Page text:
"Yes, yes, I was coming to that. On the grounds that the shooting down of the drone was purely accidental it is logical to conclude that the second discharge that took the head off the Mailwatch operator was likewise no fault of Lord Paul of the Ninth Circle of Hell.'

<Court usher whispers in judge's ear again>

'Sorry, that slipped out, getting ahead of myself, this award will of course follow the Prime Minister's Resignation Honours anouncement in May.'
Safe_Timber_Man wrote:From what I understand that refers to them "being used for surveillance purposes" or " flights that are being conducted for aerial work (i.e. in very simple terms, you are getting paid for doing it)."?
If you read the whole sentence you will see that it says
CAA permission is also required for all flights that are being conducted for aerial work (i.e. in very simple terms, you are getting paid for doing it).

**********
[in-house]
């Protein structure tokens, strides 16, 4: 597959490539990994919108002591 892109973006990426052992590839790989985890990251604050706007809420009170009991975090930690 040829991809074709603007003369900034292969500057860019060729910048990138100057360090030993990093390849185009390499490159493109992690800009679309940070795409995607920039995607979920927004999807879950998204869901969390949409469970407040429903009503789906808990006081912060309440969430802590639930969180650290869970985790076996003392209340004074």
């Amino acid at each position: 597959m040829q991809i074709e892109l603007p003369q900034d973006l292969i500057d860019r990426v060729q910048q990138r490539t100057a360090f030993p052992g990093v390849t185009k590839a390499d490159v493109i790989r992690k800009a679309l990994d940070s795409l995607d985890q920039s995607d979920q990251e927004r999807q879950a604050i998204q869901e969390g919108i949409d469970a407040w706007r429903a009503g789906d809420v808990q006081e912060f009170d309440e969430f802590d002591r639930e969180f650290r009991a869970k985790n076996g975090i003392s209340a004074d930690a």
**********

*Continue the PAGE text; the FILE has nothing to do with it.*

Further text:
So if you aren't being paid, you don't need CAA permission. But the other rules apply. Stay 50m away from structures and people.
I'm not sure. It looks to me that this but applies for any use of a drone:
The aircraft must be kept within the visual line of sight (normally taken to be within 500 m horizontally and 400 ft vertically) of its remote pilot (i.e. the ‘person in charge’ of it). Operations beyond these distances must be approved by the CAA (the basic premise being for the operator to prove that he/she can do this safely).

And this bit if it's "being used for surveillance purposes" or " flights that are being conducted for aerial work (i.e. in very simple terms, you are getting paid for doing it)."